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st: Testing/comparing macro variables containing long string data

From   Dan Blanchette <[email protected]>
To   [email protected]
Subject   st: Testing/comparing macro variables containing long string data
Date   Tue, 8 Jan 2008 14:52:31 -0500 (EST)

I am making this post in order to increase the number of Stata
programmers who know about Stata's extended macro function called "list". This macro function lets you do a fair number of interesting things with macros in Stata. If you write ado-files that manipulate macros with string information it's well worth checking out. In fact, it is a good if not _necessary_ habit to develop if you want to compare local/global macros that contain string information since Stata will only compare the first 80/244 characters (maximum string length) if your macro
variable contains more characters and you use the normal coding
style using two equal signs to compare the two macro variables:

if "`mvar1'" == "`mvar2'" {
display "mvar1 is the same as mvar2!"

You really need to use the local macro extended function "list":

// test1 will equal either 0 or 1
// 0 = false 1 = true
local test1 : list mvar1 == mvar2

if `test1' == 1 {
display "mvar1 is the same as mvar2!"

But, since the "list" extended macro function assumes that your macro names are local you should specify it:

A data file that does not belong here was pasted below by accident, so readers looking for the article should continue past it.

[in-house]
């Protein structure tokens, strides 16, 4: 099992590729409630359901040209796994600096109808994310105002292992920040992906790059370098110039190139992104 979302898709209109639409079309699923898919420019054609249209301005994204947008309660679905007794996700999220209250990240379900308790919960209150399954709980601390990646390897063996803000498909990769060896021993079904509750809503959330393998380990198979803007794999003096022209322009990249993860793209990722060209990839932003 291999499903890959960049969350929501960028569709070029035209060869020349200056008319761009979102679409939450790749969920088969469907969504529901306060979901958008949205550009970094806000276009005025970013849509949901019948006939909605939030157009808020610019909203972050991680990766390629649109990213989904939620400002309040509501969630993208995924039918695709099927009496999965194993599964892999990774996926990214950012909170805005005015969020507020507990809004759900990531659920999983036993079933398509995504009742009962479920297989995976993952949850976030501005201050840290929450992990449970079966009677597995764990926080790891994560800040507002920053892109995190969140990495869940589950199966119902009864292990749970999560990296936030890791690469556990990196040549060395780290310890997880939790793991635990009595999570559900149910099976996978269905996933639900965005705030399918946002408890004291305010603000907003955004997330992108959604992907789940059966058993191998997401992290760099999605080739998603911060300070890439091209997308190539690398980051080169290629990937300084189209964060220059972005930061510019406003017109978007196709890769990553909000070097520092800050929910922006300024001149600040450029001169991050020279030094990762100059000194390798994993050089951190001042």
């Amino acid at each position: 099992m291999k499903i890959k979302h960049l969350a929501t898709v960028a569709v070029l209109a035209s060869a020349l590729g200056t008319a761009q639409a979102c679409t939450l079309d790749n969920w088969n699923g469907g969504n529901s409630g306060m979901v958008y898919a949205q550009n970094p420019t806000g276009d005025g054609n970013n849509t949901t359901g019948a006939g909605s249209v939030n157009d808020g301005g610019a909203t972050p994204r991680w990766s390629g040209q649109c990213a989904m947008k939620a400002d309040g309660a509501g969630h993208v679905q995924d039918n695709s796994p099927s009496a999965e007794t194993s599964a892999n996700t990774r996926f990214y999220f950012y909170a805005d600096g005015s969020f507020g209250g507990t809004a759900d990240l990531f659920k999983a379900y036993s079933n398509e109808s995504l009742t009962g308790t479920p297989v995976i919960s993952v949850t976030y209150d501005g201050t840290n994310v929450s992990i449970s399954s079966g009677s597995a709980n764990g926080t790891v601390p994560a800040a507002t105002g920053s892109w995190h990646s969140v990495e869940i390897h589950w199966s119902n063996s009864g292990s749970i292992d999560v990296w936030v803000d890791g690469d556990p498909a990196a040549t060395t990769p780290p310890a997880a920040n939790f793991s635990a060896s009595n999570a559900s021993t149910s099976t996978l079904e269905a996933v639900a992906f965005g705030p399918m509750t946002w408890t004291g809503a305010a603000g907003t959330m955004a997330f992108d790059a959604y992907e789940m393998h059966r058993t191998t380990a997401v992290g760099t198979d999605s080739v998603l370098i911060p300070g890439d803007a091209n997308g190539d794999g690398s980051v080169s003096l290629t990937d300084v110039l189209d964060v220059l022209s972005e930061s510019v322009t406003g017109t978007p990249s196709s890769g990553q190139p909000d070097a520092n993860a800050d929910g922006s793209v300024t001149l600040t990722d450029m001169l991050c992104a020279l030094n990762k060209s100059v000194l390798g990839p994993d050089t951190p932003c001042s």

if `: list local(mvar1) == local(mvar2) ' {
display "mvar1 is the same as mvar2!"

as this is how you do global macros:
if `: list global(mvar1) == global(mvar2) ' {
display "mvar1 is the same as mvar2!"

If you create a more complex if condition that contains more than two macro variables and do not use the "list" extended macro function and you have strings longer than 160 and less than 244 characters (which should be fine) like:

if "`mvar1'" != "`mvar2'" & ///
"`mvar1'" != "`mvar3'" {
display "mvar1, mvar2, and mvar3 are all different!"

and at least two of the macro variables are not the same. You likely get an error message of :

too many literals

If two of the macro variables are the same like:

local mvar2 "`mvar1'"
if "`mvar1'" == "`mvar2'" & ///
"`mvar1'" != "`mvar3'" {
display "It's true."

Stata is fine.

So, oddness happens even when you compare macro variables that are inside the limits of the maximum number of characters of strings for your version of Stata. If you
make using the "list" extended macro function a habit, you will avoid accidentally creating code that does not give an
error message and also does not do what you think it's doing.

I hope this macro tip solves some problems.

Dan Blanchette

Research Computing
University of North Carolina Chapel Hill
[email protected]

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